Critter Crunch does ease you in rather well, with a gentle learning curve that you’d want from a casual title. However, the two level types in the game do try to challenge your critter crunching abilities. You get a map where you have to complete levels to unlock the next part of the island, but while some challenges are just ‘stick to the basic gameplay, throw everything at the wall to get points’, others are the far trickier puzzle levels, where you have a certain amount of moves in which to clear the board completely. There are also optional bonus levels just in case you get bored.
While it’s unlikely that playing for around half an hour (your recommended daily Critter Crunch allowance) will see you getting bored, Critter Crunch is very much a casual title, as its iOS and PSN availability would have you believe. That’s not to say that it can’t be enjoyed for longer, but the game provides its optimal ‘fun’ level when it’s being enjoyed in short bursts. A ramped up level difficulty, e.g using more Critters as well as introducing toxic kinds of critters (these can pass their toxicity to other critters and harm your points score), attempts to remedy this but it runs the risk of forcing you into frustration.
What does keep you occupied in the game, besides Critter Crunch’s insanely vibrant graphics, which threaten to challenge triple A titles with its use of the colour wheel, is that Biggs is actually on a mission to feed his son. As you’ll learn in an early stage of the game, Critter Crunch’s protagonist isn’t just out to digest jewels for the ‘lulz’, as when you achieve a particularly high scoring streak, you can transfer some of your digested loot into the open, waiting mouth of Biggs’ child…via, you guessed it, rainbow vomit. As you can lose the non-puzzle levels by the critters running out of space (this can and will challenge your logistical management) and falling out of the level grid, feeding your son requires some serious grid watching, as they race down the grid faster due to the rainbow stuff being one of their favourite treats. However, you get multiplied points for feeding Biggs’ offspring so despite the challenge, you’ll absolutely want to do your best to get him fed.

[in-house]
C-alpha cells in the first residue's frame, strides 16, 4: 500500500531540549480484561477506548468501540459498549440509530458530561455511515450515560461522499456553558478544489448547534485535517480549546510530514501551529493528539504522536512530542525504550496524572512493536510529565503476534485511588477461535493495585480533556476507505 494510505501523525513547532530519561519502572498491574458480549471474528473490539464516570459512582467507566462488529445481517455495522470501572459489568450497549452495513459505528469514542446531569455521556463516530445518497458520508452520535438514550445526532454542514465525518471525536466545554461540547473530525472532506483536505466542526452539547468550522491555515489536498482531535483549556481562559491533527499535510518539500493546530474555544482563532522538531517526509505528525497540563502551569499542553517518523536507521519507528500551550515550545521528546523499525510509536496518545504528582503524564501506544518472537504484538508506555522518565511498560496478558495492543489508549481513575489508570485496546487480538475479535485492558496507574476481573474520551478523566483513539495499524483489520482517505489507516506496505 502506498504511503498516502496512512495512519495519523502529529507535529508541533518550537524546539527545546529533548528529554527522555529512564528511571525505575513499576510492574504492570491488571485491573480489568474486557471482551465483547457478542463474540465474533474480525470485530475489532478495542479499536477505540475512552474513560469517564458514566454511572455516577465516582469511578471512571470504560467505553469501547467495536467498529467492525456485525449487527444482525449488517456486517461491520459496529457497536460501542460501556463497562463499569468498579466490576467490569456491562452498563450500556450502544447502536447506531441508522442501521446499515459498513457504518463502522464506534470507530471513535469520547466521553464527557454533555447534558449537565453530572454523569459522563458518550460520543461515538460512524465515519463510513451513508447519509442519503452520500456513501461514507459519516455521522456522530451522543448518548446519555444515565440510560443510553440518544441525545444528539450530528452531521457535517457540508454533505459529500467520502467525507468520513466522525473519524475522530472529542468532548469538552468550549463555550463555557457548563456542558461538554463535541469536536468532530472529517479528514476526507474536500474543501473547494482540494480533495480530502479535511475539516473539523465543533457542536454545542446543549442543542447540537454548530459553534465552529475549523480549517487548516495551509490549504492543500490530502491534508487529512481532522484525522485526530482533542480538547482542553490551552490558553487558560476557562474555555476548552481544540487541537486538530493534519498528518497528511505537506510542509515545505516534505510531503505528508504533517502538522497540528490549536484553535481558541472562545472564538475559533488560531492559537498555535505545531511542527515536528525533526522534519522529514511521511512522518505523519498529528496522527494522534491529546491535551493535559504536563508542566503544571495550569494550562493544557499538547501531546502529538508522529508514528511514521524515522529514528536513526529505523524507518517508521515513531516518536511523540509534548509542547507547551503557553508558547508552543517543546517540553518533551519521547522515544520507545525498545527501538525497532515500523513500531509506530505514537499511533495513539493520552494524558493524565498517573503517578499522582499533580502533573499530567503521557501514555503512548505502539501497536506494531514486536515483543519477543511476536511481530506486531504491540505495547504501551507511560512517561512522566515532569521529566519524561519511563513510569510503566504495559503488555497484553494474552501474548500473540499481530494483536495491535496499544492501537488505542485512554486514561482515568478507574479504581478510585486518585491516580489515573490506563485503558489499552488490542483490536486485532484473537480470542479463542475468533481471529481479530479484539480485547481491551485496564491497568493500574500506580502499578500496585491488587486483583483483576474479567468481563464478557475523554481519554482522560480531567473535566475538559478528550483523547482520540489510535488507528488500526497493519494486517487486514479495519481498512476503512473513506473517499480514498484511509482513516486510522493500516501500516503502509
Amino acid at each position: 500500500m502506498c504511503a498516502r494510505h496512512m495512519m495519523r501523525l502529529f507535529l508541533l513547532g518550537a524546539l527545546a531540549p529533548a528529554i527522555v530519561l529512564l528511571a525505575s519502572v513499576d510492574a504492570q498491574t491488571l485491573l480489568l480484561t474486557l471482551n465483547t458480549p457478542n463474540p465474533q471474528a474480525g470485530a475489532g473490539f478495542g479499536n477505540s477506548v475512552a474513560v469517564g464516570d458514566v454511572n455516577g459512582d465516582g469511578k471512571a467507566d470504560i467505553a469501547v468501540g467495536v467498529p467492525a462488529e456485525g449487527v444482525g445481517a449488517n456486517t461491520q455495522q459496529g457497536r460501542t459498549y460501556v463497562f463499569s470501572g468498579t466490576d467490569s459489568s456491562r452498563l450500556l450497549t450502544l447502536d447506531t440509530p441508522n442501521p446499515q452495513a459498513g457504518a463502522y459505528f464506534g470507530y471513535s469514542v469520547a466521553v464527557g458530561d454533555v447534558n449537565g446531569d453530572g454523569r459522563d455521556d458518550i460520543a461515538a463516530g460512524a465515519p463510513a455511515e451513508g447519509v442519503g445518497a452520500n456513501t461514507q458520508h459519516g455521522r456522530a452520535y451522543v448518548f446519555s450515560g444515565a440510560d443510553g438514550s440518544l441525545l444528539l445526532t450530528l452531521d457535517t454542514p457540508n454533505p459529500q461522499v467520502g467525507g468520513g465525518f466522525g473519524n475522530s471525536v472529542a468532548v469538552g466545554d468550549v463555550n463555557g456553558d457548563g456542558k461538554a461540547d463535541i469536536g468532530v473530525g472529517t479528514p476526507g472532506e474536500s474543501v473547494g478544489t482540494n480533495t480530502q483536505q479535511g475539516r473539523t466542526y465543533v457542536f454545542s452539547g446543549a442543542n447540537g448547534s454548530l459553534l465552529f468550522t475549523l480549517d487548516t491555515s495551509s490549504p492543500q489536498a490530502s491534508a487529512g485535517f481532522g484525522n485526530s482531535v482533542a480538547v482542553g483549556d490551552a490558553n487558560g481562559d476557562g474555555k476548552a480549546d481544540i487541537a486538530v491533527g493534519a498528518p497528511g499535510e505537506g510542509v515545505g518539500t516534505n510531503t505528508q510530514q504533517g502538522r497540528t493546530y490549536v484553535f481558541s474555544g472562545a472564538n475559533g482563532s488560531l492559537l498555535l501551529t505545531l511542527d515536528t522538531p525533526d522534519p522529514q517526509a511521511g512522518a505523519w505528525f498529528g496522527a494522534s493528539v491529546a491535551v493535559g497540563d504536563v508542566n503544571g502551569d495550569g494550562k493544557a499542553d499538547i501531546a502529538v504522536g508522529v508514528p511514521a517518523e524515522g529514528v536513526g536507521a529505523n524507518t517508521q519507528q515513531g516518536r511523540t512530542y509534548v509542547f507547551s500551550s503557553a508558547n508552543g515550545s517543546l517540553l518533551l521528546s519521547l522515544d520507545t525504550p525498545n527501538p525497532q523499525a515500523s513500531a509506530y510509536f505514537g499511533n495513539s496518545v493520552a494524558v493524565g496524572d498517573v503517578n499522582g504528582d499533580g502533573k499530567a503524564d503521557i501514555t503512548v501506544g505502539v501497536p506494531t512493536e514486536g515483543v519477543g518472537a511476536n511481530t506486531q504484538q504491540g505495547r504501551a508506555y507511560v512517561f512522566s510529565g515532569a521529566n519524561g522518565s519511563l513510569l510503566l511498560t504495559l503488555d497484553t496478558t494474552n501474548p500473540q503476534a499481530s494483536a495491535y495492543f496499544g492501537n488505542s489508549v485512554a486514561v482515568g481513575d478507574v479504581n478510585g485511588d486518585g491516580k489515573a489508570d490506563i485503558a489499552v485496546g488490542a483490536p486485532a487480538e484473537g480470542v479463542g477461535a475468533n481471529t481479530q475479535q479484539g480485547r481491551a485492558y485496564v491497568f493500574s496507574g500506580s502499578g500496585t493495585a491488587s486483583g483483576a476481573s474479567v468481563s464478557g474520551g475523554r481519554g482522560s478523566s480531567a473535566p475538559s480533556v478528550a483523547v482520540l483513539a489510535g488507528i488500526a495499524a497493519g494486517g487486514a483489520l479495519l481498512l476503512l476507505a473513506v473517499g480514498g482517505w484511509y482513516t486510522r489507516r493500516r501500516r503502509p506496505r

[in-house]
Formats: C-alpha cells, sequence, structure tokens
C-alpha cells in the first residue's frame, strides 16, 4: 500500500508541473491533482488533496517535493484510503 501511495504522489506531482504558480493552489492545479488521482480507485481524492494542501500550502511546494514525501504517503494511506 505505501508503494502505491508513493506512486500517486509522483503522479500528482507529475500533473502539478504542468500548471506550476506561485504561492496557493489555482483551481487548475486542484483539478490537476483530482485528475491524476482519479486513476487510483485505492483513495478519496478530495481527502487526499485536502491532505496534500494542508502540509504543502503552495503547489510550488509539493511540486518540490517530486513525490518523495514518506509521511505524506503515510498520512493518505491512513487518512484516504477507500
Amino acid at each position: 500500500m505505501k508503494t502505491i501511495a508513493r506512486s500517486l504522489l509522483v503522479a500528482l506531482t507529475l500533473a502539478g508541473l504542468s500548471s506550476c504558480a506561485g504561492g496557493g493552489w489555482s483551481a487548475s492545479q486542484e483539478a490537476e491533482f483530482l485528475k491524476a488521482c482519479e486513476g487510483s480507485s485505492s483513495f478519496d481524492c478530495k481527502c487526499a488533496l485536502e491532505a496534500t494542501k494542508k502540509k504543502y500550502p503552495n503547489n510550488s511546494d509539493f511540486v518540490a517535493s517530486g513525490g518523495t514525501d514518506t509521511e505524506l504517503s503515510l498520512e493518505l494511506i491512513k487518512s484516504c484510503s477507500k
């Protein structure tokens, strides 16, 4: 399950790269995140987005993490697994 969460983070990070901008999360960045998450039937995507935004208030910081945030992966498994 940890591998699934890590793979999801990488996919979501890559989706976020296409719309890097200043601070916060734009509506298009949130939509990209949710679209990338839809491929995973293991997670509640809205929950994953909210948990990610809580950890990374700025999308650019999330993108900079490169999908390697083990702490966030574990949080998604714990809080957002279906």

Critter Crunch does of course make the task less straightforward for you in some cases, with Capybara Games’ decision to include a plethora of helpful powerups. Amongst these are special powered up foods such as slices of watermelon which provide you with seeds to shoot at critters and pop them instantly. Then there are the bomb Critters, which, just under Biggs on the food chain, are one of the biggest creatures in the game. They require one full critter to burst, or two critters before exploding and taking out a whole giant chunk of the level rewarding you with a crazy amount of points as a result. There are also glowing critters which provide extra points when they explode, and can be indicated by the bright light that they emit.
There’s not a lot of bad that can be said about a game this cute and the fact that Critter Crunch somehow matches the horror of food chain with an adorable father and son partnership is a testament to Capybara Games. A talented studio, they’ve even managed to wrap it all up in a package adorable graphics and some fantastic sound production that caresses your ears like and energetic lullaby. So if there’s any doubt remaining that indie titles don’t belong, let them eat Critters, for Critter Crunch will surely prove them wrong.
Overall Score : 9
Warriors Orochi 3 is to put it into simple terms: Tecmo Koei’s Hack and Slash Smash Bros. Originally a mix of Dynasty Warriors with Samurai Warriors Elements and taking characters from both games, the series has branched out to taking characters from the entirety of Tecmo Koei’s history. The game is a hack and slash game created by Omega Force, mainly known for their Dynasty Warriors series. What makes it different to Dynasty Warriors? You control a team of three characters who you have full control to switch between at any time, characters are organised into four types “Power, Speed, Wisdom and Technique” that allow you to pick a character based on their skills instead of just their look.